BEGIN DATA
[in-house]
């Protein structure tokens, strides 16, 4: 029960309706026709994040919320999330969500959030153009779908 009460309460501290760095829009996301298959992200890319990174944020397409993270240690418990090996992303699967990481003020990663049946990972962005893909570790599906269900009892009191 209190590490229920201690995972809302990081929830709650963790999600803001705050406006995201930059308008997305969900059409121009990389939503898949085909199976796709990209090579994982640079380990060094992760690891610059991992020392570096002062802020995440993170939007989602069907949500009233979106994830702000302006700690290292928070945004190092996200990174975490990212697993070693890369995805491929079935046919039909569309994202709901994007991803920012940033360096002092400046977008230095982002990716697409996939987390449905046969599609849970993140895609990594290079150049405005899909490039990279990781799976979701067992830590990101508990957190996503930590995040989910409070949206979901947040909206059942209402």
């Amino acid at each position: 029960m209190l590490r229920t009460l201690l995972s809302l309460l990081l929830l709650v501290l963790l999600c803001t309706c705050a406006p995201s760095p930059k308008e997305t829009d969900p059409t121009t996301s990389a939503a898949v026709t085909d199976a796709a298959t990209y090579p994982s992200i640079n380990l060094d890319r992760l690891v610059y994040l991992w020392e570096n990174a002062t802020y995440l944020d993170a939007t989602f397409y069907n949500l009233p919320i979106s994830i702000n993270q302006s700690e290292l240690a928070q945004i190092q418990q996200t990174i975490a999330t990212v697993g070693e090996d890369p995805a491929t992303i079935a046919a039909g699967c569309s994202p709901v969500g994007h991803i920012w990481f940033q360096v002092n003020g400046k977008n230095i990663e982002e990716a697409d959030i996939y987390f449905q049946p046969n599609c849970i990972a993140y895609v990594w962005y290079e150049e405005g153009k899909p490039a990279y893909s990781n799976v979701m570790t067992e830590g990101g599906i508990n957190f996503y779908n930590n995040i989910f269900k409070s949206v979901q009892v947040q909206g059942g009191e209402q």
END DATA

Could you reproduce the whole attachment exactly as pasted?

[in-house]
């Protein structure tokens, strides 16, 4: 029960309706026709994040919320999330969500959030153009779908 009460309460501290760095829009996301298959992200890319990174944020397409993270240690418990090996992303699967990481003020990663049946990972962005893909570790599906269900009892009191 209190590490229920201690995972809302990081929830709650963790999600803001705050406006995201930059308008997305969900059409121009990389939503898949085909199976796709990209090579994982640079380990060094992760690891610059991992020392570096002062802020995440993170939007989602069907949500009233979106994830702000302006700690290292928070945004190092996200990174975490990212697993070693890369995805491929079935046919039909569309994202709901994007991803920012940033360096002092400046977008230095982002990716697409996939987390449905046969599609849970993140895609990594290079150049405005899909490039990279990781799976979701067992830590990101508990957190996503930590995040989910409070949206979901947040909206059942209402």
């Amino acid at each position: 029960m209190l590490r229920t009460l201690l995972s809302l309460l990081l929830l709650v501290l963790l999600c803001t309706c705050a406006p995201s760095p930059k308008e997305t829009d969900p059409t121009t996301s990389a939503a898949v026709t085909d199976a796709a298959t990209y090579p994982s992200i640079n380990l060094d890319r992760l690891v610059y994040l991992w020392e570096n990174a002062t802020y995440l944020d993170a939007t989602f397409y069907n949500l009233p919320i979106s994830i702000n993270q302006s700690e290292l240690a928070q945004i190092q418990q996200t990174i975490a999330t990212v697993g070693e090996d890369p995805a491929t992303i079935a046919a039909g699967c569309s994202p709901v969500g994007h991803i920012w990481f940033q360096v002092n003020g400046k977008n230095i990663e982002e990716a697409d959030i996939y987390f449905q049946p046969n599609c849970i990972a993140y895609v990594w962005y290079e150049e405005g153009k899909p490039a990279y893909s990781n799976v979701m570790t067992e830590g990101g599906i508990n957190f996503y779908n930590n995040i989910f269900k409070s949206v979901q009892v947040q909206g059942g009191e209402q």